Posts tagged 2013
"ERIC GOTTESMAN THE HAMILTONIAN GALLERY"

Eric Gottesman’s latest work, ‘One Needs To Listen To The Characters One Creates’ explores and reinterprets the controversial Amharic novel ‘Oromaye’, by Baalu Girma. Gottesman’s work is on display at the Hamiltonian Gallery in Washington D.C until January 4th and the Contemporary Arts Center in New Orleans until January 19th.

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"Gallery shows: ‘new. (now). 2013,’ ‘Abstraction,’ ‘1460 Wallmountables’" by Mark Jenkins

Introducing the latest crop of Hamiltonian fellows, Hamiltonian Gallery’s “new. (now). 2013” ventures into political territory. Among the five-artist show’s confrontational works are two by Larry Cook. “M.L.” is a manipulated video of Martin Luther King Jr., waiting at a microphone and looking wary. “All American” depicts three figures, symbolically color-coded: models dressed in the battle gear of the Bloods (red) and Crips (blue) flank one in a Ku Klux Klan robe (white). The triptych may not be a fair representation of the U.S.A., but its bristling hostility is true to one aspect of the American character.

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"Great Lakes Brewing Co. / DC "new. (now). 2013" at Hamiltonian Gallery" by Kriston Capps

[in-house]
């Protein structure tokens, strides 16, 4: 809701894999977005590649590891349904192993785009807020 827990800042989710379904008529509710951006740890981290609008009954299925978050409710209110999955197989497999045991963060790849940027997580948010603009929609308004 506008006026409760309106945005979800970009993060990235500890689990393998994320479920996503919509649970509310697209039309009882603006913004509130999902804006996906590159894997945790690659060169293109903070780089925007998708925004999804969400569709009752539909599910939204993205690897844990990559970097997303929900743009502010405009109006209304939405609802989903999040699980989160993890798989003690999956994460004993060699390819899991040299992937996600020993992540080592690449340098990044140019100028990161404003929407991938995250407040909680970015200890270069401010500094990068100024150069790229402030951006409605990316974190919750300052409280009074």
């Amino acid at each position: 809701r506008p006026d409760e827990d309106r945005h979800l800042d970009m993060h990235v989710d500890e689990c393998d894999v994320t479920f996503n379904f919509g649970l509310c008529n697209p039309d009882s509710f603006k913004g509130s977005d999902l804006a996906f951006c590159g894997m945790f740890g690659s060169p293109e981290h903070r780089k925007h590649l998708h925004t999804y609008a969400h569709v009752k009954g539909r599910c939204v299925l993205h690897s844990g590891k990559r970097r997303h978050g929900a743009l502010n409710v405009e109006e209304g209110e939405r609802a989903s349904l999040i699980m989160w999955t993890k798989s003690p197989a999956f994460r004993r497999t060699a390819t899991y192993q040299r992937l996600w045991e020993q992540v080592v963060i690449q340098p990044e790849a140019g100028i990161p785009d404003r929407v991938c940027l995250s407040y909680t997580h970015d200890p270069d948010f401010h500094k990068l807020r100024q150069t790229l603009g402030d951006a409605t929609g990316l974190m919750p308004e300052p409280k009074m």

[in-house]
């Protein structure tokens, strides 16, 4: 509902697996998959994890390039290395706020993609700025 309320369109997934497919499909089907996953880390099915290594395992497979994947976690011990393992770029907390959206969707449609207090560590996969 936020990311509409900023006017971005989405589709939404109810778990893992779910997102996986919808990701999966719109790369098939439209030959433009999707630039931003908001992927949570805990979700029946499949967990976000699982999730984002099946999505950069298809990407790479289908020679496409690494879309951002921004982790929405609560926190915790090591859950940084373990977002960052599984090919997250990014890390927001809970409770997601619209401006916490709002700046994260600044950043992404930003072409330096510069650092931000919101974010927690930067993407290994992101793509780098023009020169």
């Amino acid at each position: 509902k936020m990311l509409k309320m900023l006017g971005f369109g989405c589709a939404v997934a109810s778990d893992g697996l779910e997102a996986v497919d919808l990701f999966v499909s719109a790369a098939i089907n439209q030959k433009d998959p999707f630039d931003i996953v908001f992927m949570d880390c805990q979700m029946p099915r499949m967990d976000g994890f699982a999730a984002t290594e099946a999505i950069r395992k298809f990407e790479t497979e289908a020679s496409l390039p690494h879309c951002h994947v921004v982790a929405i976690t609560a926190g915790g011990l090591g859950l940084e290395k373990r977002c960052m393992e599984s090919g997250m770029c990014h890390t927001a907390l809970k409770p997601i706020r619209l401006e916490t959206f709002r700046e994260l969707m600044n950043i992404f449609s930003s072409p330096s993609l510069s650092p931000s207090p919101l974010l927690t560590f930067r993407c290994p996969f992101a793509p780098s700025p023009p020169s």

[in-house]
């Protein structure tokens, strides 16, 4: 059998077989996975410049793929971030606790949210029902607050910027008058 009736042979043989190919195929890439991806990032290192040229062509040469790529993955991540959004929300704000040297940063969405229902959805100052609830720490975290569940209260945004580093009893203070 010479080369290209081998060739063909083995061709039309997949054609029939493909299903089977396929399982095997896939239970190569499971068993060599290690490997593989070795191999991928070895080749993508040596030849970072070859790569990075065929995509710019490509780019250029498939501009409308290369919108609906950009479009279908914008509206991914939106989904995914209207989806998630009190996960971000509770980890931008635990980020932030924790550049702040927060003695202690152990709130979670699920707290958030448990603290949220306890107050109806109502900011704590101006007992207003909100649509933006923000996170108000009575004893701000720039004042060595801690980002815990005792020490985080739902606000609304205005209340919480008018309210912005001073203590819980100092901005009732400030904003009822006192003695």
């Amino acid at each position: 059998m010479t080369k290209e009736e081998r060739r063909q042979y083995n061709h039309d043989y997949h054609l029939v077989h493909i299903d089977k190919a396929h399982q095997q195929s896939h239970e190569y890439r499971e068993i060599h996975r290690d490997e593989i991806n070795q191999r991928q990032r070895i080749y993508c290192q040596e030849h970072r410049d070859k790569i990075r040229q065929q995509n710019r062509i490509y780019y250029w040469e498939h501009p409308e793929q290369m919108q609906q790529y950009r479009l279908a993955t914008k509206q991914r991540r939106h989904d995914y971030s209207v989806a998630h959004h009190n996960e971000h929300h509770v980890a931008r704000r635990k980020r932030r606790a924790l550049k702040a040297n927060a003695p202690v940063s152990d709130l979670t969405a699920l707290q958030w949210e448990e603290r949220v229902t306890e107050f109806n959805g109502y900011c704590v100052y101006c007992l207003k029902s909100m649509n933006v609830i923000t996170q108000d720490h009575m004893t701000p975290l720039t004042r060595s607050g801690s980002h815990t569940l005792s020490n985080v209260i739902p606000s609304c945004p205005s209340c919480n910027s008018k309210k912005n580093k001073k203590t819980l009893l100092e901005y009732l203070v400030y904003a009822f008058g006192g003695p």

Through its Hamiltonian Fellows program, Hamiltonian Gallery has a decent track record of predicting new talent. Jonathan Monaghan, a 2009 fellow (and a former student of mine) has gone on to show with Curator’s Office; 2010 fellows Jessica Van Brakle and Elena Volkova have both enjoyed well-received shows at Hamiltonian and elsewhere. Annette Isham and Billy Friebele, two of last year’s fellows, are some of my favorite new artists in years. In the show “new. (now). 2013,” the current crop promises to carry the baton: Most of the five new fellows are doing good work—and some of them won’t settle for just that.

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"The Salon of Little Deaths" at Hamiltonian Gallery by Louis Jacobson

For an exhibit titled “The Salon of Little Deaths”—a name derived from the French term for orgasm—the Hamiltonian Gallery’s current production doesn’t show much sex. But in the works of Milana Braslavsky, there’s a not-too-subtle sexuality at play. Her still-life photographs feature pears, peaches, tangerines, yellow plums, and nectarines in all their bulbous, sensual glory, set on fabrics that range from fancy tablecloths to blue coverings that suggest aseptic hospital linens.

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